Prize Recipient

Jeremy Morales

Jeremy Morales


Background:

This coming school year will be my second at the University of Washington in Seattle. I am a junior working my way towards an undergraduate degree in physics. I have already decided that I will go to graduate school, although I am not sure where I want to go yet. I had a chance to briefly visit UCSB this summer, and the campus alone almost won me over. I would like to stay on the west coast, but regardless, I will aim for the top schools.

This summer, through the NASA Space Grant program, I have been involved in a REU at the Jet Propulsion Laboratory in Pasadena, California. Coming from Washington, I was not quite ready for the southland summer heat, but it has been a great experience. I am working in low-temperature physics, specifically with the He3-He4 tricritical point. The project is called EXACT (EXperiments Along Coexistence near Tricriticality). It seeks to test Renormalization Group theory with the most scrutiny ever attempted by means of a high resolution thermometer. I work in Dr. Melora Larson's lab in conjunction with Peter Koo, a summer student from Berkeley.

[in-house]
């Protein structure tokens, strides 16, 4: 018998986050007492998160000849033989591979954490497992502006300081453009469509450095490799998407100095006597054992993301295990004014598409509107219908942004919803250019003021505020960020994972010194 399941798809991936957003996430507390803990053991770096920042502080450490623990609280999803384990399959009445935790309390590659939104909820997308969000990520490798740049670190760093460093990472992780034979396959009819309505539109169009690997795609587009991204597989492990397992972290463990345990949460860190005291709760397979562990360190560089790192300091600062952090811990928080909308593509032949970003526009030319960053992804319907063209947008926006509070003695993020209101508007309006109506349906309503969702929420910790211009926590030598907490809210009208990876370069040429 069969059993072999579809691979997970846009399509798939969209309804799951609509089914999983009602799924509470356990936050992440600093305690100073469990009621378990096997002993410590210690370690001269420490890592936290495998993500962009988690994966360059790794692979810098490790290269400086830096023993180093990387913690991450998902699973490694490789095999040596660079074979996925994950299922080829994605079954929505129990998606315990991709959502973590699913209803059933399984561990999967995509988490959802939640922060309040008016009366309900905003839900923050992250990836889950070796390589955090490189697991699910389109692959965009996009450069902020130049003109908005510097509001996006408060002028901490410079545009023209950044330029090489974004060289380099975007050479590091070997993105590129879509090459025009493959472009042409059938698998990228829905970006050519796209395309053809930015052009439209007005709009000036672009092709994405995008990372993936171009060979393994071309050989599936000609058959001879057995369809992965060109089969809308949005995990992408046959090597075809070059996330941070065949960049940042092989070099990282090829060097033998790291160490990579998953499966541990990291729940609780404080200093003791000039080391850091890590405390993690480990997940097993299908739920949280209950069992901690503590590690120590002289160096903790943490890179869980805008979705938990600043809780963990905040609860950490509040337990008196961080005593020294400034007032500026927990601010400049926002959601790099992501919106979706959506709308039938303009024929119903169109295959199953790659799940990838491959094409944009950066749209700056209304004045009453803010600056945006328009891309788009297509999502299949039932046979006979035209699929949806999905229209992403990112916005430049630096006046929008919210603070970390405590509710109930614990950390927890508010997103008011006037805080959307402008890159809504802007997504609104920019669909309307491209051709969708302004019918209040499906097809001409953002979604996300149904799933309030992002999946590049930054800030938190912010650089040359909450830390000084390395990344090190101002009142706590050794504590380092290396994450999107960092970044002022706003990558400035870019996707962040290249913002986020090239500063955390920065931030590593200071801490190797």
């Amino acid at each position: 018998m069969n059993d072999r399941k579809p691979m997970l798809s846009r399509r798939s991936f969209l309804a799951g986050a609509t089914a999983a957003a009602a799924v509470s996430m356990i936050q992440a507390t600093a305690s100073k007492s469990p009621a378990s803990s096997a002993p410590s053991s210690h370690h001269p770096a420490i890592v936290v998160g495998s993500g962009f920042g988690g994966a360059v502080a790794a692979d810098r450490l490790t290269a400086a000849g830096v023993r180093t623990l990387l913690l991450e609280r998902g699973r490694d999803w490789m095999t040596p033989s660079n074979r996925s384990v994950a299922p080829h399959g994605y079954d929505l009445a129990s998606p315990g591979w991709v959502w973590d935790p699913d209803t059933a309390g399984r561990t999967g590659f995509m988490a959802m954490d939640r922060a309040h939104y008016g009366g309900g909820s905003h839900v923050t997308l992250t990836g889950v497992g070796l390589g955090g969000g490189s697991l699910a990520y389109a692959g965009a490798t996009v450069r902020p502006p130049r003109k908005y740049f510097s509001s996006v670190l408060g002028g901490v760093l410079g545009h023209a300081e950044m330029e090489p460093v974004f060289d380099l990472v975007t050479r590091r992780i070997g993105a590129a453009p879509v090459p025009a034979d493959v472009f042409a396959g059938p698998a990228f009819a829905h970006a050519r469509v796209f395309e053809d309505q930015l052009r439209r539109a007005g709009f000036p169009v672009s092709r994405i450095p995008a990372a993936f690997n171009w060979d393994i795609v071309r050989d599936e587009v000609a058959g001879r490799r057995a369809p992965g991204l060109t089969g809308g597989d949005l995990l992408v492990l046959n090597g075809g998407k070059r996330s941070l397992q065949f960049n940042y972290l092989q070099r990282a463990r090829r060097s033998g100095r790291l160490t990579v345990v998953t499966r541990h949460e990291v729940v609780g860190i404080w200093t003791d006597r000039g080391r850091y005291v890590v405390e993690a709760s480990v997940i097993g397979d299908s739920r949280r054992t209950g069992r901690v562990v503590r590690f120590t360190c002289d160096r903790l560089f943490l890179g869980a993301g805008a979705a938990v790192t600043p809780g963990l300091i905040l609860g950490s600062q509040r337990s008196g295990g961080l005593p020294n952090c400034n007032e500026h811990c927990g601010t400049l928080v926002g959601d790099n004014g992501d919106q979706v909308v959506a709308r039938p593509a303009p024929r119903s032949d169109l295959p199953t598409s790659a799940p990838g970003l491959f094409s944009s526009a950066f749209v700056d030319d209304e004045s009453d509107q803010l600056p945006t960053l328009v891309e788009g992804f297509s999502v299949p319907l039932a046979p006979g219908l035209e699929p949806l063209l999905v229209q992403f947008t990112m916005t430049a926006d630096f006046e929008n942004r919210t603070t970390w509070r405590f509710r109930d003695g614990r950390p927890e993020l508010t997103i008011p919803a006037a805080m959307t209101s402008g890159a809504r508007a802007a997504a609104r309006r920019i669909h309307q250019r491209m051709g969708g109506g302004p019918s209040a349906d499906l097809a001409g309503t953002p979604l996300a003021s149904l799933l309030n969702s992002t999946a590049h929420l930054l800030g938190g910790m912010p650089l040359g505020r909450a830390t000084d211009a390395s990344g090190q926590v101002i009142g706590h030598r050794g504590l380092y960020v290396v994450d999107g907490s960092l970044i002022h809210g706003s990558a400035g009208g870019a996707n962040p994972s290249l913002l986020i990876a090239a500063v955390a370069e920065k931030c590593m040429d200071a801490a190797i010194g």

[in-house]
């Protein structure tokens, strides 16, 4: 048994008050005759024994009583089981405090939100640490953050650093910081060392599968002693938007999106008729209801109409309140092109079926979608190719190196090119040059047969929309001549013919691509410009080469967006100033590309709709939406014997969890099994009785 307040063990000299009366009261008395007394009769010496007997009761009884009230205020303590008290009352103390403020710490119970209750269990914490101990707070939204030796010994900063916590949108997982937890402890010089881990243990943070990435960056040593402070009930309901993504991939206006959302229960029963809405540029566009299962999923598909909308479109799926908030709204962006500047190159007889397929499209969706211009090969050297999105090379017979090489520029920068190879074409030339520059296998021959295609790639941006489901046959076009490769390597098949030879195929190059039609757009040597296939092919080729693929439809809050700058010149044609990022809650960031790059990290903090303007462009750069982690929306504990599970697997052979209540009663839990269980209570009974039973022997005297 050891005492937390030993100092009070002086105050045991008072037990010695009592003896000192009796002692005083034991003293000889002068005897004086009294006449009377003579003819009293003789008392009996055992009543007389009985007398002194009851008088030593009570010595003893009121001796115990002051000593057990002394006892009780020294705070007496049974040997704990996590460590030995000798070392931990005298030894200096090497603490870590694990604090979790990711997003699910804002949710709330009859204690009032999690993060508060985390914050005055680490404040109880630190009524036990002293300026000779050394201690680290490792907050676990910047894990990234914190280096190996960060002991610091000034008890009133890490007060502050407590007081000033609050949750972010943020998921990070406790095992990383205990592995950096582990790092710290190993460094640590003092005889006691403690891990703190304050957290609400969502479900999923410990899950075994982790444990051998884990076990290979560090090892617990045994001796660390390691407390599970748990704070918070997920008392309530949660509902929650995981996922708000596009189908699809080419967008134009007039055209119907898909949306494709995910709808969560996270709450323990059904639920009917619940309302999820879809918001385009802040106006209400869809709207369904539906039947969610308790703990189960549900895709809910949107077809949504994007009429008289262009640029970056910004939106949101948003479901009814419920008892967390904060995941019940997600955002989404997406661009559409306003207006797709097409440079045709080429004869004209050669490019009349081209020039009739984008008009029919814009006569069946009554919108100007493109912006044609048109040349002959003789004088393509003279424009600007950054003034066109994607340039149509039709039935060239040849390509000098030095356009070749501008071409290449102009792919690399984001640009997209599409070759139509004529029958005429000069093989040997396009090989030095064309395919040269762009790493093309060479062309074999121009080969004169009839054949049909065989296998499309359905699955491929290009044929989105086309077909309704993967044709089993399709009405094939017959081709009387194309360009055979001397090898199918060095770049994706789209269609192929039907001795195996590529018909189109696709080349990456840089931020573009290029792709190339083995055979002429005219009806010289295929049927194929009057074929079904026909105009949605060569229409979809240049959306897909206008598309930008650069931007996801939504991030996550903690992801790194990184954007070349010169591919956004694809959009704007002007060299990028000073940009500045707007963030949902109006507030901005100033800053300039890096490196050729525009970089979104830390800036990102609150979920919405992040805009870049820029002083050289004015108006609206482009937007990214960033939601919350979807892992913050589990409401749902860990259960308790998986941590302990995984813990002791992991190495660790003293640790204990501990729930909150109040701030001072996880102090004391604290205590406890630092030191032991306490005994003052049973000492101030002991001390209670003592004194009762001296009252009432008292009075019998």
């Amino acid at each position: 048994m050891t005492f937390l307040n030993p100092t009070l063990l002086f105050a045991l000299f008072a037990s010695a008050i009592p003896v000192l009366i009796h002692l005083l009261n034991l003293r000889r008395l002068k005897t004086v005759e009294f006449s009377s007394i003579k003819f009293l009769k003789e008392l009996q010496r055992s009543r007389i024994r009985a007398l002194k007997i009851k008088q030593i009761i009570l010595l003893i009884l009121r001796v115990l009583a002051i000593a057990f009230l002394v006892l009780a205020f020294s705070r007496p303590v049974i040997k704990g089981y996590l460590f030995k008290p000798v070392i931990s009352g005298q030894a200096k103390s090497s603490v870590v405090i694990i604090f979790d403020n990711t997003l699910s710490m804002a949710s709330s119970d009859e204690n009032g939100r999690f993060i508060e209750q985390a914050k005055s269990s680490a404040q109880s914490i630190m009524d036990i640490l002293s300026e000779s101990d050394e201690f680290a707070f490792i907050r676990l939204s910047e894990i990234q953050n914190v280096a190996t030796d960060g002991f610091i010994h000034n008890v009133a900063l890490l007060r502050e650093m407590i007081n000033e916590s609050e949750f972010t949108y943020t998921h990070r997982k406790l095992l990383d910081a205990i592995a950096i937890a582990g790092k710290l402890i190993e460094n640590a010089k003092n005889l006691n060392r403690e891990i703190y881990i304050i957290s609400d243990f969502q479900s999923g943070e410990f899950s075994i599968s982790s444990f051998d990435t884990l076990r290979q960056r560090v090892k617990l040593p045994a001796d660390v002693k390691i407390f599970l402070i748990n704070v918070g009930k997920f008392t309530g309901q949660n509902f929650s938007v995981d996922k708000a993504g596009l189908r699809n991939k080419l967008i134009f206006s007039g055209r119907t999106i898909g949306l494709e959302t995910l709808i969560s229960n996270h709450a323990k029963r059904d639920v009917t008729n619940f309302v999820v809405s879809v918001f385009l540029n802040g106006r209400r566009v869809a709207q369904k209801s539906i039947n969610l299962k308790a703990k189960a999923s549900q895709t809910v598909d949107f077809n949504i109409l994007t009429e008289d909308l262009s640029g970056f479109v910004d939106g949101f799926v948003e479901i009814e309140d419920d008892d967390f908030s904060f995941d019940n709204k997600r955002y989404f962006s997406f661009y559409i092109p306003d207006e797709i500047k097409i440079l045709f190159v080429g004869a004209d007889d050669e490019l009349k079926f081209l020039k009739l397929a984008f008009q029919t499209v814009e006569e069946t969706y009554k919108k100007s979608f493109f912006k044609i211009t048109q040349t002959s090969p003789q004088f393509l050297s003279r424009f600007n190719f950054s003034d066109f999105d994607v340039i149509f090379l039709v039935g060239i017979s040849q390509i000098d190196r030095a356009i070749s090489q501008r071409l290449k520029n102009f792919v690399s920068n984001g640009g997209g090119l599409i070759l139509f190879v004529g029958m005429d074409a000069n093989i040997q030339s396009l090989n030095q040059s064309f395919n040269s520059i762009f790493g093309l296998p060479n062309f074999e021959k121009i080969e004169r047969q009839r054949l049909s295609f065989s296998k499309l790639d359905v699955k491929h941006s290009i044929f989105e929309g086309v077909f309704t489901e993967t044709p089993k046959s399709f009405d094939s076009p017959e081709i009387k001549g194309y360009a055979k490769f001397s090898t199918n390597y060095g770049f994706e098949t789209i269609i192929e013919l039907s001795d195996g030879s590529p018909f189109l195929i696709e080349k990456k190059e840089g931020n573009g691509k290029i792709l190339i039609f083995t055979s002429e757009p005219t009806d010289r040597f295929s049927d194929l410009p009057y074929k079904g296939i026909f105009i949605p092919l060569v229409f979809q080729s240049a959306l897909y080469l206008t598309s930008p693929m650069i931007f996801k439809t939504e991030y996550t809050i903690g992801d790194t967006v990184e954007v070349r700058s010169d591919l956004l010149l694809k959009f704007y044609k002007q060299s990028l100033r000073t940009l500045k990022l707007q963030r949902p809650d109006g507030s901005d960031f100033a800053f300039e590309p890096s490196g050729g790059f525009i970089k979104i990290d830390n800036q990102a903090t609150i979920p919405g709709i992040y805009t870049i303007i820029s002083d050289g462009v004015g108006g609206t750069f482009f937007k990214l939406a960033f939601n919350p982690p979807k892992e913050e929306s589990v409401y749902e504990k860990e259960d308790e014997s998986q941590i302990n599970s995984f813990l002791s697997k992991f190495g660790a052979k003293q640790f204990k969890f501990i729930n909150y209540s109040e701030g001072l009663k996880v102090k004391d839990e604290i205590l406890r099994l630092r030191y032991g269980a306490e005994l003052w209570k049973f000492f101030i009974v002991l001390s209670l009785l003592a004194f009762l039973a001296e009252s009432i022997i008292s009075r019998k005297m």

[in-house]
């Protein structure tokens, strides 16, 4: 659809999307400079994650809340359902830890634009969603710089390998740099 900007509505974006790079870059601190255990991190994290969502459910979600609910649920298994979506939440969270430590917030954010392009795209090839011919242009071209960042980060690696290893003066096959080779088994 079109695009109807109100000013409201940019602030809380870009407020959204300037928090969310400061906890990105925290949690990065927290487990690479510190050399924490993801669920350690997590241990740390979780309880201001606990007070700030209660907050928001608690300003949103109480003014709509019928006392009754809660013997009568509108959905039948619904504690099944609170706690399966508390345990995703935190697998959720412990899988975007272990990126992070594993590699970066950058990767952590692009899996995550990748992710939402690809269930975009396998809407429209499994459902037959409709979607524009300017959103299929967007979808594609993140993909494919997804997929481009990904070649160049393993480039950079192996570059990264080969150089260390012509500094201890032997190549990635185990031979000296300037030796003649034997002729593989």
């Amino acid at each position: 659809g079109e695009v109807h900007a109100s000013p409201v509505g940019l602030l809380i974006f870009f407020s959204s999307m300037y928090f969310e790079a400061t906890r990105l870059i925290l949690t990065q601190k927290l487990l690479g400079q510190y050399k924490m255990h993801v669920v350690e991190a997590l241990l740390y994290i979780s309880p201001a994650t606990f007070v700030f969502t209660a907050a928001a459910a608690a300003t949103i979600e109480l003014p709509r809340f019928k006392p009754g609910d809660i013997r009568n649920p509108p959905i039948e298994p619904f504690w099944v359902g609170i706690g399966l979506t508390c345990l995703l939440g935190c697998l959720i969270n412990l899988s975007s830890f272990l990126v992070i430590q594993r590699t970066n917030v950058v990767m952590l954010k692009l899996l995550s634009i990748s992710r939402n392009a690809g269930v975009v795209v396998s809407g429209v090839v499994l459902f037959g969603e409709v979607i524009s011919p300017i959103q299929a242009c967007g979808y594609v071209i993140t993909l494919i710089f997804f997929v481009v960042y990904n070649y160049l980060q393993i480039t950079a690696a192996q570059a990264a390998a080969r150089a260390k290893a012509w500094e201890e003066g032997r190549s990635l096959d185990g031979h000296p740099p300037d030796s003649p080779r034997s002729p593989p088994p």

My experience this summer has been one of many excellent opportunities, so I want to thank everyone how has supported me over the years and has allowed me to realize these great successes. First, I thank God, who has provided for me like no one else can. Next, I thank my father and mother for their love and desire to see me succeed in filling out my potential. Also, I thank all the teachers who have supported my learning and whose legacy has left a lasting imprint on my life. I thank Dr. David Buchthal and Dr. Chris Byrne for the solid educational foundation they have laid for my future and for their lessons that cannot be found in textbooks. In this respect, I also thank Dr. Eric Agol, Dr. Oscar Vilches, Dr. Melora Larson, Dr. Joseph Rothberg, Lefteris Kirkinis, and the countless other men and women of science that have been such an important part of my educational development. In their own way, each person has created opportunities for me that have greatly impacted my life for the better. Finally, I thank the American Physical Society and the Committee on Minorities in Physics for their support of physics and my love for it.